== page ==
• Chinese Journal of Quantum Electronics
  • Vol. 38, Issue 6, 751 (2021)
Junhua CHEN1、*, Hao WANG1, Yang ZHENG1, Wanying CHENG1, Weixing LI2, Xuefang XU1, and Qian GOU1、3
Author Affiliations
  • 1[in Chinese]
  • 2[in Chinese]
  • 3[in Chinese]
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    DOI: 10.3969/j.issn.1007-5461. 2021.06.003 Cite this Article
    CHEN Junhua, WANG Hao, ZHENG Yang, CHENG Wanying, LI Weixing, XU Xuefang, GOU Qian. Rotational spectroscopic studies on intermolecular σ-hole and π-hole non-covalent interactions[J]. Chinese Journal of Quantum Electronics, 2021, 38(6): 751 Copy Citation Text show less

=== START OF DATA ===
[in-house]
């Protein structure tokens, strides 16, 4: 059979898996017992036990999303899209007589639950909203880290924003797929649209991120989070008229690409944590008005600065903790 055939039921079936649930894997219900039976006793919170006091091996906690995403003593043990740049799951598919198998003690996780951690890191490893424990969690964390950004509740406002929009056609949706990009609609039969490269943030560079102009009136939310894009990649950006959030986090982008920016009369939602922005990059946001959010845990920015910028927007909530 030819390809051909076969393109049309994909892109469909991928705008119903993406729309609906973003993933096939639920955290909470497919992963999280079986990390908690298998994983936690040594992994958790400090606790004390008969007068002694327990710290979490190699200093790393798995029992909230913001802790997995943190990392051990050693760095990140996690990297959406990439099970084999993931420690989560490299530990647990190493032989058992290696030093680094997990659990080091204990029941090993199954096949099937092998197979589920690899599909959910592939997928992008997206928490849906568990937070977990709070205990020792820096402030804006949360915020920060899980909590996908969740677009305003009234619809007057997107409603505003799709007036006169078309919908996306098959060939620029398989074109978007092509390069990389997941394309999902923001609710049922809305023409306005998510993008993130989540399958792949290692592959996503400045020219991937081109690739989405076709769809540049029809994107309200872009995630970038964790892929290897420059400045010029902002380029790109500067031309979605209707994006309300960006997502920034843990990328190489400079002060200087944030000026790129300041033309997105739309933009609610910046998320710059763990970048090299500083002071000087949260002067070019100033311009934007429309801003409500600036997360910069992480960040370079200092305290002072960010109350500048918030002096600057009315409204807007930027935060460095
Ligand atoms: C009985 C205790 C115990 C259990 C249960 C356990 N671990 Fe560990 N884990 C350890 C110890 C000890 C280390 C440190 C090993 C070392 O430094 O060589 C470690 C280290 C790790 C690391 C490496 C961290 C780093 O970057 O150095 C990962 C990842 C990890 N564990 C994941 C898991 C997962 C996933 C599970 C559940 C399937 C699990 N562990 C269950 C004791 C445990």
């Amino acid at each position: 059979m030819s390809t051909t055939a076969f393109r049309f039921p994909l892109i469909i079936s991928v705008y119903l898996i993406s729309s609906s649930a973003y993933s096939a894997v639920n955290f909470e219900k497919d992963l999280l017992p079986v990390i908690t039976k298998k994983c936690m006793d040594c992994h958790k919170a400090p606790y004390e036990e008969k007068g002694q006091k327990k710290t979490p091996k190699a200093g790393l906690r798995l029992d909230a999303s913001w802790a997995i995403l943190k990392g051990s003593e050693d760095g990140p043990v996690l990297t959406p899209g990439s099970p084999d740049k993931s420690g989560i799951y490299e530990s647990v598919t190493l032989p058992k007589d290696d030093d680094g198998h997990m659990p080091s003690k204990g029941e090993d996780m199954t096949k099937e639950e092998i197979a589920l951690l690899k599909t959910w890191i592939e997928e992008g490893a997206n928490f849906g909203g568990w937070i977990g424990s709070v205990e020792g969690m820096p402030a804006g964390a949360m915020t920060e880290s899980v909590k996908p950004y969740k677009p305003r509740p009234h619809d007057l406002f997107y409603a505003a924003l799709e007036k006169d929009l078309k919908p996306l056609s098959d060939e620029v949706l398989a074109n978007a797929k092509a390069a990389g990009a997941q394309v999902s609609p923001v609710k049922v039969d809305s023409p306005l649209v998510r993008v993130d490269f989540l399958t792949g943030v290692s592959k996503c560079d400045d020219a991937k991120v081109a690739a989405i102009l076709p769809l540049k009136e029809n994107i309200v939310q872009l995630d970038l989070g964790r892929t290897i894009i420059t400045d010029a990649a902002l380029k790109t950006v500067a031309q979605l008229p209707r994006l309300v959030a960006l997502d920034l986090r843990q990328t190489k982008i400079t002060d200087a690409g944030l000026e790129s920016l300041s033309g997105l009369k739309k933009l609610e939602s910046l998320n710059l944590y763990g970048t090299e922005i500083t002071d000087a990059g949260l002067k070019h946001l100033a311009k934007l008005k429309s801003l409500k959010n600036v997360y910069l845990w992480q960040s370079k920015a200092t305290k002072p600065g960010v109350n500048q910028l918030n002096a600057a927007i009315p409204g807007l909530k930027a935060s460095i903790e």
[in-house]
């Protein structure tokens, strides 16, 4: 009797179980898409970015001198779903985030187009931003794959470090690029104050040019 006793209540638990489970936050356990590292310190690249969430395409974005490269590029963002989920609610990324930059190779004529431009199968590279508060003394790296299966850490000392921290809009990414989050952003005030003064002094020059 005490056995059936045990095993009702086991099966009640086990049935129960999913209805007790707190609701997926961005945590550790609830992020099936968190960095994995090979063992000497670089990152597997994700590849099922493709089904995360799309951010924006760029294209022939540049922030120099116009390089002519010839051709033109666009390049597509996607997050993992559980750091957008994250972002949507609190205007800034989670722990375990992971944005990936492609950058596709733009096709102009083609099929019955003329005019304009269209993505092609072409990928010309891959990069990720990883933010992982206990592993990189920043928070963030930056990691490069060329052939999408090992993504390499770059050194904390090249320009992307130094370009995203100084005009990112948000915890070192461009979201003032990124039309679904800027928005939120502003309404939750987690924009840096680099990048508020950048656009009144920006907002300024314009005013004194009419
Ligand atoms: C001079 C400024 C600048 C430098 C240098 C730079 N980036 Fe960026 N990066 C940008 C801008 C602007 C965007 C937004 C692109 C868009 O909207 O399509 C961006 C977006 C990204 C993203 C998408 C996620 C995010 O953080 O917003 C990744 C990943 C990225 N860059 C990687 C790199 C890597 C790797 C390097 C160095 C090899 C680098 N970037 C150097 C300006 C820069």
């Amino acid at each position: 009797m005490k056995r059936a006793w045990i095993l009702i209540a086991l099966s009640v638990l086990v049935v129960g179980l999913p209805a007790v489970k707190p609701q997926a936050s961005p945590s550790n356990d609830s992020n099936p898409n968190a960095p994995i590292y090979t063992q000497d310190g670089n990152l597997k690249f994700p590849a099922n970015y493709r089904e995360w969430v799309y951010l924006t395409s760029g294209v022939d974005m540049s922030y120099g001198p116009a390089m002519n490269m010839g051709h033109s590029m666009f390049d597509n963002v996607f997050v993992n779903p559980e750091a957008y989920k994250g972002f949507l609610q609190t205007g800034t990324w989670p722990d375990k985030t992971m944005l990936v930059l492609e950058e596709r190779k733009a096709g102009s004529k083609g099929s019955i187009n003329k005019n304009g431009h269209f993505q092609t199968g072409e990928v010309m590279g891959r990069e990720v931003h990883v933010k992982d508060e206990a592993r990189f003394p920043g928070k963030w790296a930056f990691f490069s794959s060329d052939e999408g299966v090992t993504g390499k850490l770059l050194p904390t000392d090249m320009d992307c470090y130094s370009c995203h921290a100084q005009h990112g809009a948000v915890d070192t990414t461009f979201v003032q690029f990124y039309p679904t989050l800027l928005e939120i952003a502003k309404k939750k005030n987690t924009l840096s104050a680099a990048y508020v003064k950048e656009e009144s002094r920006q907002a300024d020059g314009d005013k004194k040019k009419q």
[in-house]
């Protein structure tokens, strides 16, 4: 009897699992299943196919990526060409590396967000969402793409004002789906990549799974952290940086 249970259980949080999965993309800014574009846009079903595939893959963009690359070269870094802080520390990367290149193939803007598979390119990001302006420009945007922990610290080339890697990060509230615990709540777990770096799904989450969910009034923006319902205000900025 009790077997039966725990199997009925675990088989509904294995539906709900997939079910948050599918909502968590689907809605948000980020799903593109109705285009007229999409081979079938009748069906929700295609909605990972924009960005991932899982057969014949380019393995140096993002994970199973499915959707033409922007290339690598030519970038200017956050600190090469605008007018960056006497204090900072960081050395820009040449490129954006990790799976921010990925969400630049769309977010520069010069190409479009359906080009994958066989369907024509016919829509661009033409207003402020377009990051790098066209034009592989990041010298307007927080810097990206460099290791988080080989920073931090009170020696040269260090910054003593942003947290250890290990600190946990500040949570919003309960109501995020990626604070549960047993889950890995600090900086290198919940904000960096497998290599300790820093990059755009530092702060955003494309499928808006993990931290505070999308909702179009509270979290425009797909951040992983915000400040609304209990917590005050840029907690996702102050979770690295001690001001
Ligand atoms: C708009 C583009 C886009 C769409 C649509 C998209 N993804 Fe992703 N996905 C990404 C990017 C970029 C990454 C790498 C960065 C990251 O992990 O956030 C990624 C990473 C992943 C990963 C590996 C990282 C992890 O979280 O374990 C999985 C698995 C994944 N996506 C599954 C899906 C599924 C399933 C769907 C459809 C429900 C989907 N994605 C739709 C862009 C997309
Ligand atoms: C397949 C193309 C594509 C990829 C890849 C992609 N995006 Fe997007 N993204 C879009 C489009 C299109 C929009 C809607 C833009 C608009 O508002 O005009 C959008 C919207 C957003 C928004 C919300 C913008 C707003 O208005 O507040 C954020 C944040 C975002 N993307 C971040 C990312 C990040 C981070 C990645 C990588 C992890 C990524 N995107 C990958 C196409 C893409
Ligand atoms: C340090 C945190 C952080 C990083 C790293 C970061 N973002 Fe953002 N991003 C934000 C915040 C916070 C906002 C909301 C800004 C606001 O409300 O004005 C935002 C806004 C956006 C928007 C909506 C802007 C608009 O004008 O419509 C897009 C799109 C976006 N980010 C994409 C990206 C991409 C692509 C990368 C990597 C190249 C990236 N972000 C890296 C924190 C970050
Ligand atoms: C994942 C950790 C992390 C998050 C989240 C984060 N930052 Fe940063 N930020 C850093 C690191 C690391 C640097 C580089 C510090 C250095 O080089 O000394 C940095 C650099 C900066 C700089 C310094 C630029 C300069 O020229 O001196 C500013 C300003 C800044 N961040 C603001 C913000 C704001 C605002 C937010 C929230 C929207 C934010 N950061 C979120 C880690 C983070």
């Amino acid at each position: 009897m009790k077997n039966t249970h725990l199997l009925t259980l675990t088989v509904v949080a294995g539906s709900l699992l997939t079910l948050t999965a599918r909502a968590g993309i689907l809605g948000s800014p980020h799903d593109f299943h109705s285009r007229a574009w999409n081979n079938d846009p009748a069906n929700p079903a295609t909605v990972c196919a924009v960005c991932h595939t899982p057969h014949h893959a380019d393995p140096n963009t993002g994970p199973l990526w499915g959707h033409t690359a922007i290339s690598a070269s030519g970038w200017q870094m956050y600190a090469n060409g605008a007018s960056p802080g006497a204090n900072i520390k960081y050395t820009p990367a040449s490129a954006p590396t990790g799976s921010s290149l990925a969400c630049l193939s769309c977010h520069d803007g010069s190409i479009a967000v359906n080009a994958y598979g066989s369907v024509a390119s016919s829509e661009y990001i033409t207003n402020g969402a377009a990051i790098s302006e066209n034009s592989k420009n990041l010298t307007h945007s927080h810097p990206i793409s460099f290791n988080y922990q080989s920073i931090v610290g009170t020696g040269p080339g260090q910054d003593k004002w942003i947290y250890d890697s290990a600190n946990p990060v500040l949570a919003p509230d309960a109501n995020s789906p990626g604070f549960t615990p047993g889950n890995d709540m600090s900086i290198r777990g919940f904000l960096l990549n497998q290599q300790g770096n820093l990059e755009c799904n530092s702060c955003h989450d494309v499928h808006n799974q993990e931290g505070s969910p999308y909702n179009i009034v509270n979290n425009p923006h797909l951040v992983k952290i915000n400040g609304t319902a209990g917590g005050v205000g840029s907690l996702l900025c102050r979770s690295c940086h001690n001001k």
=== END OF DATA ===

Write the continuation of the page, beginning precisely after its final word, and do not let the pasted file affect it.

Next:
As important driving forces for building a wide variety of architectures and assemblies in macroscopic systems, non-covalent interactions are individually weak but collectively important. For decades of on-going pursuits on the physical origins, the portfolio of non-covalent interactions has largely expanded from conventional hydrogen bonds to diverse chemical combinations with different structural and energetic boundaries. Among many experimental techniques, rotational spectroscopy can not only offer unexplored avenues for high resolution studies in gas-phase, but also unravel the nature of non-covalent interactions in condensed phases, avoiding the interference of environmental factors. In addition, rotational spectroscopy is arguably the most accurate molecular spectroscopic technique due to its high sensitivity to mass distributions of isolated molecules and molecular complexes, even subtle differences in mass distribution (arising from isotopic substitution, isomerization, tautomerization or conformerization) can lead significant changes in the pattern of rotational transitions. In this review, the basic principles and advantages of rotational spectroscopy in characterizing non-covalent interactions are briefly introduced firstly. Then, the lastest achievements of rotational investigations in σ-hole and π-hole non-covalent interactions are comprehensively reviewed, which fully shows the ability of rotational spectroscopy in structural and energetic assessment of inter molecular non-covalent interactions, and indicates its potential contribution to the transition from fundamental understandings to applications in supramolecular chemistry and crystal engineering.